Consider OpBART, which flared up in August 2011 and dealt with an unlikely issue for Anonymous: the messy offline world of race relations and police violence. Ever since 2009, when a Bay Area Rapid Transit police officer shot and killed an unarmed black man named Oscar Grant, protests against abuse of authority by transit police had grown. On August 11, anti-BART activists were planning a rally at several of San Francisco’s underground transit stops to protest another shooting by a BART officer, this one of a homeless man named Charles Hill. It was an unremarkable story by the standards of the national media, but the response from BART to the planned protest did catch the interest of the local press: To thwart protesters from coordinating via mobile devices, BART cut cell service at its downtown stations.
When that news came out, Anonymous turned on BART with a frenzy. In the climate of the Arab Spring, the move reminded many anons of the deposed Egyptian dictator Hosni Mubarak, who had shut off the Internet in order to suppress dissent. An IRC channel called #opbart was formed immediately, and it quickly grew to more than 400 people, suggesting and debating ways to retaliate against BART. On YouTube (a popular medium for Anonymous manifestos), announcements of various anti-BART ops began pouring onto Anonymous accounts; anti-BART anon handles appeared on Twitter. Subgroups formed to weigh the various options: hacking, D0xing, denial-of-service attacks, real-world protests. And over the next few weeks, nearly every tactic discussed would be attempted against BART. Over the month, anon hackers attacked the ill-defended BART and myBART websites and did data dumps; in a low moment, they posted stolen nude pictures of BART’s spokesman, Linton Johnson, who had bragged that the cell phone shutdown was his idea. Street protests snarled traffic on and off for weeks.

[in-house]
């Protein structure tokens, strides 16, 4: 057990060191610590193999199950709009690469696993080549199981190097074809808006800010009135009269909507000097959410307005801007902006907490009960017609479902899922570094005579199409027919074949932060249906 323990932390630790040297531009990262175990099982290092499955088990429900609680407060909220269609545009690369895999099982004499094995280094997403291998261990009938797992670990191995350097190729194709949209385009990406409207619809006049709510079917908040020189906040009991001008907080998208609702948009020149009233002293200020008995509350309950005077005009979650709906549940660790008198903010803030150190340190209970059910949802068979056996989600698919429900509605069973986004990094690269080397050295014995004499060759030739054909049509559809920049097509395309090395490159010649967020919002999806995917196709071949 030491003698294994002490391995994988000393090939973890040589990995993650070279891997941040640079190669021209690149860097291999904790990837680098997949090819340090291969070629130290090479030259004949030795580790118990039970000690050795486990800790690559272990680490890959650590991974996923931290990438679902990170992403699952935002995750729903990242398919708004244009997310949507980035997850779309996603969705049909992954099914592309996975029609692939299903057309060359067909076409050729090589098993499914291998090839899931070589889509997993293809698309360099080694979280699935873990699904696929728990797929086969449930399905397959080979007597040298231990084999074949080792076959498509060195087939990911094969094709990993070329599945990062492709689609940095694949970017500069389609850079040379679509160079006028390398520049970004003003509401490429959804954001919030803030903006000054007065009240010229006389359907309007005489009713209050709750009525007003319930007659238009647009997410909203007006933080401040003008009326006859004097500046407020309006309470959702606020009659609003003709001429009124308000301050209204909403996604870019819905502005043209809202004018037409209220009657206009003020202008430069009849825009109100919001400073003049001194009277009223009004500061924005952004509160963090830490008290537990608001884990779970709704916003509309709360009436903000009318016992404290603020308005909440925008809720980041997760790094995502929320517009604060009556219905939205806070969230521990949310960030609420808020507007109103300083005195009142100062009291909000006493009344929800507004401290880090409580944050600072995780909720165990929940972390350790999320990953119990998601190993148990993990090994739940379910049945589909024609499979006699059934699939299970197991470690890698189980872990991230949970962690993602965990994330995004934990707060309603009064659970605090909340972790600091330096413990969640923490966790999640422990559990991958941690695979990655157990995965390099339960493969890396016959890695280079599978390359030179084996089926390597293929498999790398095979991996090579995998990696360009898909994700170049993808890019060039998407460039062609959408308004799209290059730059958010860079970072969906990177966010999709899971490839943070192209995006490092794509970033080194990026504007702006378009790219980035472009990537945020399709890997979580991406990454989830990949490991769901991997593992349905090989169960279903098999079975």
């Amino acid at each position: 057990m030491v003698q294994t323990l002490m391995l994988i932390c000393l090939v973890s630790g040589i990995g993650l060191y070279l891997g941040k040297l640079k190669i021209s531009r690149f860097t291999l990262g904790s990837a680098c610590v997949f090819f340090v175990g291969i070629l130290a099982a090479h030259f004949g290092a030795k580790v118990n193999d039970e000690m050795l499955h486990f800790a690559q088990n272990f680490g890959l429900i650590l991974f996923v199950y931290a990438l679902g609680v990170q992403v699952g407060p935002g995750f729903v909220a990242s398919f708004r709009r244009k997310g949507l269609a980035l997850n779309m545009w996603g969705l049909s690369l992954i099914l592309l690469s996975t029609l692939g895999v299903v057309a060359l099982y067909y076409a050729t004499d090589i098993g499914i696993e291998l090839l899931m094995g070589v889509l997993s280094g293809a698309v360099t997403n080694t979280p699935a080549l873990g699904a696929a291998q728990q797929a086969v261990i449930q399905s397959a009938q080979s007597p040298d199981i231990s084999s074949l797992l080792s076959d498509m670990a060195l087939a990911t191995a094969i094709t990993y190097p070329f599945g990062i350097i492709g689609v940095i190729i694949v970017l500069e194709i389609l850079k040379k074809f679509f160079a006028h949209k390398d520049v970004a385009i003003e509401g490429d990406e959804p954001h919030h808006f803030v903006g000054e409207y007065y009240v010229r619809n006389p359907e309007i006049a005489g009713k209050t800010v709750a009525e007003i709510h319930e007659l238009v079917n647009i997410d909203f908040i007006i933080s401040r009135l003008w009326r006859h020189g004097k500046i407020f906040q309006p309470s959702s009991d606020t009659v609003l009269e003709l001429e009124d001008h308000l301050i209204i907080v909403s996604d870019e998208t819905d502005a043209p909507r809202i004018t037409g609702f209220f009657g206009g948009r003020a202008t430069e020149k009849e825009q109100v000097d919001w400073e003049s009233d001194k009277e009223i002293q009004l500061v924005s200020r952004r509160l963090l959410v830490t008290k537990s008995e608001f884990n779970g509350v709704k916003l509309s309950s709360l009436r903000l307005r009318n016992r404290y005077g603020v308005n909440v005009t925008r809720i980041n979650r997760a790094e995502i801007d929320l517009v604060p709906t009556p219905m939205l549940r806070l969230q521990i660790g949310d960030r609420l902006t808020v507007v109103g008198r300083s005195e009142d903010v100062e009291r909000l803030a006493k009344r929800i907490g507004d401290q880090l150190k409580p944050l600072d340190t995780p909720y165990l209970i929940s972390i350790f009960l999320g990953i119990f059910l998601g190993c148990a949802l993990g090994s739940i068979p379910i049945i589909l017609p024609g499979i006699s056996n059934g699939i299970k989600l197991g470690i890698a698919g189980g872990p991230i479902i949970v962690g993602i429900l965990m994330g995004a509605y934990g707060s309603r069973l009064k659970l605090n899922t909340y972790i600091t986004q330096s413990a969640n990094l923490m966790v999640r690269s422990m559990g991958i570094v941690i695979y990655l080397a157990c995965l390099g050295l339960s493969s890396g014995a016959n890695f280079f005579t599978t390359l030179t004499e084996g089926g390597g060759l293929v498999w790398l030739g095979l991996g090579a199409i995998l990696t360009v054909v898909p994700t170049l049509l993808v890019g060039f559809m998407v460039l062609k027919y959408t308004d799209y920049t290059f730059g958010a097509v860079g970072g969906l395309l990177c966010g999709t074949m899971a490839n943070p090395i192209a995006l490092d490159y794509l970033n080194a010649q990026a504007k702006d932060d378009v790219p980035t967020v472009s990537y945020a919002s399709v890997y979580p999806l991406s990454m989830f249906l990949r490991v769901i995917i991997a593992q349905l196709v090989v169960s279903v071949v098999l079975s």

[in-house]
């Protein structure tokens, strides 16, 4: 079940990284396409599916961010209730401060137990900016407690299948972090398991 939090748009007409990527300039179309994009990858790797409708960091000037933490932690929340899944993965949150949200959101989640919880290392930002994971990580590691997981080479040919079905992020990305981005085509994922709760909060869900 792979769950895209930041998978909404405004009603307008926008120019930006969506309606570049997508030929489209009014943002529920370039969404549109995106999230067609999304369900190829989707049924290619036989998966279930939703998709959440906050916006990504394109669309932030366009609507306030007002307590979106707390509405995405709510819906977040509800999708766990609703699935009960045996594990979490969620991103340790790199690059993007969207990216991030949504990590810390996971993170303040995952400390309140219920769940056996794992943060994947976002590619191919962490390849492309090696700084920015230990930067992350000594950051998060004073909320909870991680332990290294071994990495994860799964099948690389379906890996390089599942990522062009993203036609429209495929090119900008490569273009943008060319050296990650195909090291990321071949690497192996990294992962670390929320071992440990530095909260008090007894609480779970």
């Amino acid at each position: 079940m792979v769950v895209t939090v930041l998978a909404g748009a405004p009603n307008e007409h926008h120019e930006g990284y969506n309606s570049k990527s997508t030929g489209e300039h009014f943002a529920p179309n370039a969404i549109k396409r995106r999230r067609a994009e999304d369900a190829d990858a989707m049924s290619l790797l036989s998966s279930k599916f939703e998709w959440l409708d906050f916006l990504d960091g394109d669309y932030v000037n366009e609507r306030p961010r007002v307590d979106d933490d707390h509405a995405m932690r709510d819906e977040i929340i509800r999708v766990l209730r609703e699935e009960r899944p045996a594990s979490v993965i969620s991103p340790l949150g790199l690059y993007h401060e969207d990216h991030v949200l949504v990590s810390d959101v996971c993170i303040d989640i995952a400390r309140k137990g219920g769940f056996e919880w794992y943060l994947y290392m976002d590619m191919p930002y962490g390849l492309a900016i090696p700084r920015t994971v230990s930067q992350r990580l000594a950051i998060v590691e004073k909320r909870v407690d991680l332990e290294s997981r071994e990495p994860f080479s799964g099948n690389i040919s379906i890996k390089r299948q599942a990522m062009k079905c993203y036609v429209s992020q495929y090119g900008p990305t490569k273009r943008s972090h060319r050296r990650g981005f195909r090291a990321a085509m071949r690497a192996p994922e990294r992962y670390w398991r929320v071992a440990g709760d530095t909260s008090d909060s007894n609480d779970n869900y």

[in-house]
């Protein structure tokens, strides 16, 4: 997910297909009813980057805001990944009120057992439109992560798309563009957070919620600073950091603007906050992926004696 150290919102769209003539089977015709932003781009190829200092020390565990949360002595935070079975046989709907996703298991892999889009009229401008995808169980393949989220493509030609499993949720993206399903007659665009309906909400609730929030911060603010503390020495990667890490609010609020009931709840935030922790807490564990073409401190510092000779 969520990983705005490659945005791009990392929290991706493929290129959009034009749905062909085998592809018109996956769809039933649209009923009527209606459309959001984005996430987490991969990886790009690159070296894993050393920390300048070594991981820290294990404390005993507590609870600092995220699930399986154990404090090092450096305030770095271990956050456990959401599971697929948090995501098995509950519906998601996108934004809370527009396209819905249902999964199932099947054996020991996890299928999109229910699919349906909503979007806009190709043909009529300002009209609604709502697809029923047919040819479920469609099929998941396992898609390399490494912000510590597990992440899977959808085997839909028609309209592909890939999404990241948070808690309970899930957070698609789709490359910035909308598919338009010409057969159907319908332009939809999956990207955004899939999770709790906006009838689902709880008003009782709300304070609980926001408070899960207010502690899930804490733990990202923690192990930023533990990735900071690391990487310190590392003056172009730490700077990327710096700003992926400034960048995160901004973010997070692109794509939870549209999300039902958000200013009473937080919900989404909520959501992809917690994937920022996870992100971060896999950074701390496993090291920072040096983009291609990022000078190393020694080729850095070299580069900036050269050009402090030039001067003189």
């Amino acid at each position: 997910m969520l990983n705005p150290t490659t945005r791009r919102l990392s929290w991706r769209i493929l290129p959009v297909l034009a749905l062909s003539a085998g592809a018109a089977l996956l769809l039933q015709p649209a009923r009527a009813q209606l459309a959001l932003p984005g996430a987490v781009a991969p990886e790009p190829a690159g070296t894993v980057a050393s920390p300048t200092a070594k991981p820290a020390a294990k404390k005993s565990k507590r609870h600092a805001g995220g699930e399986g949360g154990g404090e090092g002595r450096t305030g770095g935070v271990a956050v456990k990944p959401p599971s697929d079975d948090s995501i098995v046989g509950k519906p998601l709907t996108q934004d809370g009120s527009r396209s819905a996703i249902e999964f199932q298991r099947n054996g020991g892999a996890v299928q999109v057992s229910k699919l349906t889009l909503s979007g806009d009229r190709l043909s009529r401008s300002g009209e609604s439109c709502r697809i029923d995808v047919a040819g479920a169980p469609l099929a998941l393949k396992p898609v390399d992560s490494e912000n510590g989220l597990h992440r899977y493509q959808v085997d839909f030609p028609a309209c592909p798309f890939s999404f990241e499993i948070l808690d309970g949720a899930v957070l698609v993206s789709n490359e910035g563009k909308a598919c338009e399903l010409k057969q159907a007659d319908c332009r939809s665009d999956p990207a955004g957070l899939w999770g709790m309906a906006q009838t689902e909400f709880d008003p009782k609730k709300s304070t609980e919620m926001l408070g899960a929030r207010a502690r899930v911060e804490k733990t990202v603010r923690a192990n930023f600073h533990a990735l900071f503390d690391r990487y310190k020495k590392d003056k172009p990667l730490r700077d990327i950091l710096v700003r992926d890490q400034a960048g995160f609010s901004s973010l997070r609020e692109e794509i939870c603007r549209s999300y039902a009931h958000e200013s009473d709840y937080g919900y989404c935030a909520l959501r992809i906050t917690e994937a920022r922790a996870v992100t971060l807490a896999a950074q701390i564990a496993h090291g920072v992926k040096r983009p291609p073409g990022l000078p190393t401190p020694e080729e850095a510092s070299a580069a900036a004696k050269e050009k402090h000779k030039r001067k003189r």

OpBart was classic do-ocracy in action. No one had commanded anything, no action had been carried out alone. That’s not to say that anyone in Anonymous knows what everyone else is doing: One group may be digitally bombarding a server that another group is trying to use or even hack. But that August, a riot of online and offline activity—some of it successful and some not, all of it flying the Anonymous flag—coalesced into what felt like a unified campaign. OpBart took off like a flock of birds, each participant adjusting their own actions in concert with the group through an ambient understanding of how the whole was moving.
After OpBart, it was natural that Anonymous would segue to support Occupy Wall Street—but here again, the surprise was how passionately it did so. Occupy was not an Anonymous plan, and anons were far from a majority of the movement. But Anonymous declared support for it very early, well before the September 17 start date, and thereby helped to bring far more media attention to the project than it would have gotten otherwise. Moreover, Anonymous’ support helped to lend a sense of power that US protest movements in recent decades have lacked: namely, the implication that Occupy was capable of serious retaliation if authorities crossed a line.
Photo: Pari Dukovic